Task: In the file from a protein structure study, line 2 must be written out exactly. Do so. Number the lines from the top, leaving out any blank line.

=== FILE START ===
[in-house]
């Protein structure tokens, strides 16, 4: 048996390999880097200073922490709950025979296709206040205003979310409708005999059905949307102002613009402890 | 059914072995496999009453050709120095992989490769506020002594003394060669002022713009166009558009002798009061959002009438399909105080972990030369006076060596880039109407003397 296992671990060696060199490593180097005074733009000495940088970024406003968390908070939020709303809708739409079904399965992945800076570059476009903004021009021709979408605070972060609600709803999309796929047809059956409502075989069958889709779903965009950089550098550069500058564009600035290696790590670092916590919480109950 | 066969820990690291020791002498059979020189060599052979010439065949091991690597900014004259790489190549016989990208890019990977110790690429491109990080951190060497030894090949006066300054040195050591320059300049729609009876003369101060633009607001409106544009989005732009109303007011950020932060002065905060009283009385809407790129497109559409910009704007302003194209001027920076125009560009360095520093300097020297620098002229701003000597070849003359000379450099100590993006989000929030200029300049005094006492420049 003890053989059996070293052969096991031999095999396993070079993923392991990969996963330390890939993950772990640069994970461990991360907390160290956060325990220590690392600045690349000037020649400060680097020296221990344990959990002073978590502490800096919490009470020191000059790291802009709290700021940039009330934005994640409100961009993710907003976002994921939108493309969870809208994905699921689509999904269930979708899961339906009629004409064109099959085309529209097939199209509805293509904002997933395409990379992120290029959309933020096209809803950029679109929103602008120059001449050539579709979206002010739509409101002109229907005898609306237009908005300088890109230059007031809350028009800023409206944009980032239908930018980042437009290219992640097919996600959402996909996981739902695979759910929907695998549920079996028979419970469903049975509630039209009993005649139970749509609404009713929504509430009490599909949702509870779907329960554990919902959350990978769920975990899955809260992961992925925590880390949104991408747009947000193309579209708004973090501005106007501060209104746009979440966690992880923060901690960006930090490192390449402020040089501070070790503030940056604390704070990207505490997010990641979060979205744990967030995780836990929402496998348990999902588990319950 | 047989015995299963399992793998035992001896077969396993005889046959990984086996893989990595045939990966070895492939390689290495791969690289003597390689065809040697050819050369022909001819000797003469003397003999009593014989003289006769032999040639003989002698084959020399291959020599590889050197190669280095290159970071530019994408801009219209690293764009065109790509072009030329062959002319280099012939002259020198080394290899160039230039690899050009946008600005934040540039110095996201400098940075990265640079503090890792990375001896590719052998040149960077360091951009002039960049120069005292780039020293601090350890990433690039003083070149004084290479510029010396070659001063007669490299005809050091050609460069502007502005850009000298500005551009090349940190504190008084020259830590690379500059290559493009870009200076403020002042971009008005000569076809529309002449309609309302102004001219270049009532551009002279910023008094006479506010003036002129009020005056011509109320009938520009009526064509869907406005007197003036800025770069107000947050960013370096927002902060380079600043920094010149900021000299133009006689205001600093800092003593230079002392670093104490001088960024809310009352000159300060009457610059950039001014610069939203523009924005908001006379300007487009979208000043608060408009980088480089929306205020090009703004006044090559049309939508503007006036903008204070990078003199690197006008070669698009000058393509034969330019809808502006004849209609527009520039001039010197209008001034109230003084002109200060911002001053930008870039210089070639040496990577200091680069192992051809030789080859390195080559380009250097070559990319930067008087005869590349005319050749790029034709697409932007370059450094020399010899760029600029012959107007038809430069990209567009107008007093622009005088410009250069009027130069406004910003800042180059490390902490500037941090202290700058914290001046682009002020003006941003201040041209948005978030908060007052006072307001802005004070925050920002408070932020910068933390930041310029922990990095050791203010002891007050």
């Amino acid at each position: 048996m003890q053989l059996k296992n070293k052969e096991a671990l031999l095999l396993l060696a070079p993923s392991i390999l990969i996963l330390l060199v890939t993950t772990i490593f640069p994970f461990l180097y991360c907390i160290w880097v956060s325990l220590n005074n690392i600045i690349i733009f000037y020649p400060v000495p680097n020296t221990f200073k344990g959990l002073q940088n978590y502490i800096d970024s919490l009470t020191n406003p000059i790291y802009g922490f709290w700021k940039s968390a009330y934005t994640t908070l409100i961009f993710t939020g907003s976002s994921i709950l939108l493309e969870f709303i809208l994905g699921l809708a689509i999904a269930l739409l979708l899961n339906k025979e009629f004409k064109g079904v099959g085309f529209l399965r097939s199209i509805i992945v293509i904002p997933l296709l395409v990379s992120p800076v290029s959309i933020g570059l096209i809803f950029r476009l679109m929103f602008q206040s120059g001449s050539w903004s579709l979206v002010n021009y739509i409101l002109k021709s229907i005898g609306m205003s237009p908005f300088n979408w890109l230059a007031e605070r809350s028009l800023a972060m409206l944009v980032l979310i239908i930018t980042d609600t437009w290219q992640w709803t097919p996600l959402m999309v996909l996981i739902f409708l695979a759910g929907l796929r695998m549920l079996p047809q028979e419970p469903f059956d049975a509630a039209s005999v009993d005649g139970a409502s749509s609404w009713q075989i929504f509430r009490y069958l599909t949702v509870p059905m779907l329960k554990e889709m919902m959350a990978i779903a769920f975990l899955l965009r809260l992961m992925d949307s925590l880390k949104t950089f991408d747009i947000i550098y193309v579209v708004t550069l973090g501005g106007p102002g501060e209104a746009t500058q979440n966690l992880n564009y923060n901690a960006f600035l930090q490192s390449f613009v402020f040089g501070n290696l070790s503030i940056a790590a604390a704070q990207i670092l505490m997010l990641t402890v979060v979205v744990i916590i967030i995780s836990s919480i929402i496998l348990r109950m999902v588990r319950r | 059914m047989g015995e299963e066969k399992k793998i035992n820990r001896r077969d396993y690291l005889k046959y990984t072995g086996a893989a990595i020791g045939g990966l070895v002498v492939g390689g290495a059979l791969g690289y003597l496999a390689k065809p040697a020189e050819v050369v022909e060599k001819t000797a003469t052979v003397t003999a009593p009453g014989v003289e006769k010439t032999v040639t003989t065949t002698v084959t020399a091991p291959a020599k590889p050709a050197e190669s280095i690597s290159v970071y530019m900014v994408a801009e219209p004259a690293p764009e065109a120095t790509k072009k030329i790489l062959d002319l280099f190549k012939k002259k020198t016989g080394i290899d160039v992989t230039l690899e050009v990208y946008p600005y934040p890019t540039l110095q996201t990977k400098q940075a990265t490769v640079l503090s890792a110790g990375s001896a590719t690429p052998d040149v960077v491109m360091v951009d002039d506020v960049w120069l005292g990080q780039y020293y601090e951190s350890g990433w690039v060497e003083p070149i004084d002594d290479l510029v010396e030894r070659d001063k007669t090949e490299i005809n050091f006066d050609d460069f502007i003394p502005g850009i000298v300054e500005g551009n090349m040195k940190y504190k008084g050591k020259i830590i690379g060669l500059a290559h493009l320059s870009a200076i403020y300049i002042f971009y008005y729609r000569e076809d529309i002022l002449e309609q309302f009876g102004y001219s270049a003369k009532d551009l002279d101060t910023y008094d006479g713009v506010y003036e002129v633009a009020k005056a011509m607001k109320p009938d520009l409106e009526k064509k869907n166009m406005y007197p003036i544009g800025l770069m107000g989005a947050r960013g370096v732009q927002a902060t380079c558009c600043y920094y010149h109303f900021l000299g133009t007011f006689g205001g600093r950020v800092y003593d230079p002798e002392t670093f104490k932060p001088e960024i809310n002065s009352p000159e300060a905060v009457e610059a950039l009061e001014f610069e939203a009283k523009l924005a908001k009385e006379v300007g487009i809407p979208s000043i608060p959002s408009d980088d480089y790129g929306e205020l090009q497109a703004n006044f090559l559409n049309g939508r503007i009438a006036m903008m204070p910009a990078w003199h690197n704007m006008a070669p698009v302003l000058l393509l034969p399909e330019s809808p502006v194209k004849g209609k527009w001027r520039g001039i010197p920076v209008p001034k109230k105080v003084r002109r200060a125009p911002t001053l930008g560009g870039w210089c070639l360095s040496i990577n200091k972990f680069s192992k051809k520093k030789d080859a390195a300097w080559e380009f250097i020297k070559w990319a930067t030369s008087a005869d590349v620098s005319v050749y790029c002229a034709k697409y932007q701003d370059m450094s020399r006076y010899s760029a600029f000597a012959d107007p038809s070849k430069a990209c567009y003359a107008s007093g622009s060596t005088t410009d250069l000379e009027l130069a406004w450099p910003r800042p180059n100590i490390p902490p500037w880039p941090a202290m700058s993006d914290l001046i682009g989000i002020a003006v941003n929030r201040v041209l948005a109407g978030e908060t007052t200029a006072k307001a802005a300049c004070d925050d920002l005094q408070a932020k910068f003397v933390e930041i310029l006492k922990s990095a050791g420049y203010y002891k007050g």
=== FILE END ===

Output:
């Protein structure tokens, strides 16, 4: 048996390999880097200073922490709950025979296709206040205003979310409708005999059905949307102002613009402890 | 059914072995496999009453050709120095992989490769506020002594003394060669002022713009166009558009002798009061959002009438399909105080972990030369006076060596880039109407003397 296992671990060696060199490593180097005074733009000495940088970024406003968390908070939020709303809708739409079904399965992945800076570059476009903004021009021709979408605070972060609600709803999309796929047809059956409502075989069958889709779903965009950089550098550069500058564009600035290696790590670092916590919480109950 | 066969820990690291020791002498059979020189060599052979010439065949091991690597900014004259790489190549016989990208890019990977110790690429491109990080951190060497030894090949006066300054040195050591320059300049729609009876003369101060633009607001409106544009989005732009109303007011950020932060002065905060009283009385809407790129497109559409910009704007302003194209001027920076125009560009360095520093300097020297620098002229701003000597070849003359000379450099100590993006989000929030200029300049005094006492420049 003890053989059996070293052969096991031999095999396993070079993923392991990969996963330390890939993950772990640069994970461990991360907390160290956060325990220590690392600045690349000037020649400060680097020296221990344990959990002073978590502490800096919490009470020191000059790291802009709290700021940039009330934005994640409100961009993710907003976002994921939108493309969870809208994905699921689509999904269930979708899961339906009629004409064109099959085309529209097939199209509805293509904002997933395409990379992120290029959309933020096209809803950029679109929103602008120059001449050539579709979206002010739509409101002109229907005898609306237009908005300088890109230059007031809350028009800023409206944009980032239908930018980042437009290219992640097919996600959402996909996981739902695979759910929907695998549920079996028979419970469903049975509630039209009993005649139970749509609404009713929504509430009490599909949702509870779907329960554990919902959350990978769920975990899955809260992961992925925590880390949104991408747009947000193309579209708004973090501005106007501060209104746009979440966690992880923060901690960006930090490192390449402020040089501070070790503030940056604390704070990207505490997010990641979060979205744990967030995780836990929402496998348990999902588990319950 | 047989015995299963399992793998035992001896077969396993005889046959990984086996893989990595045939990966070895492939390689290495791969690289003597390689065809040697050819050369022909001819000797003469003397003999009593014989003289006769032999040639003989002698084959020399291959020599590889050197190669280095290159970071530019994408801009219209690293764009065109790509072009030329062959002319280099012939002259020198080394290899160039230039690899050009946008600005934040540039110095996201400098940075990265640079503090890792990375001896590719052998040149960077360091951009002039960049120069005292780039020293601090350890990433690039003083070149004084290479510029010396070659001063007669490299005809050091050609460069502007502005850009000298500005551009090349940190504190008084020259830590690379500059290559493009870009200076403020002042971009008005000569076809529309002449309609309302102004001219270049009532551009002279910023008094006479506010003036002129009020005056011509109320009938520009009526064509869907406005007197003036800025770069107000947050960013370096927002902060380079600043920094010149900021000299133009006689205001600093800092003593230079002392670093104490001088960024809310009352000159300060009457610059950039001014610069939203523009924005908001006379300007487009979208000043608060408009980088480089929306205020090009703004006044090559049309939508503007006036903008204070990078003199690197006008070669698009000058393509034969330019809808502006004849209609527009520039001039010197209008001034109230003084002109200060911002001053930008870039210089070639040496990577200091680069192992051809030789080859390195080559380009250097070559990319930067008087005869590349005319050749790029034709697409932007370059450094020399010899760029600029012959107007038809430069990209567009107008007093622009005088410009250069009027130069406004910003800042180059490390902490500037941090202290700058914290001046682009002020003006941003201040041209948005978030908060007052006072307001802005004070925050920002408070932020910068933390930041310029922990990095050791203010002891007050």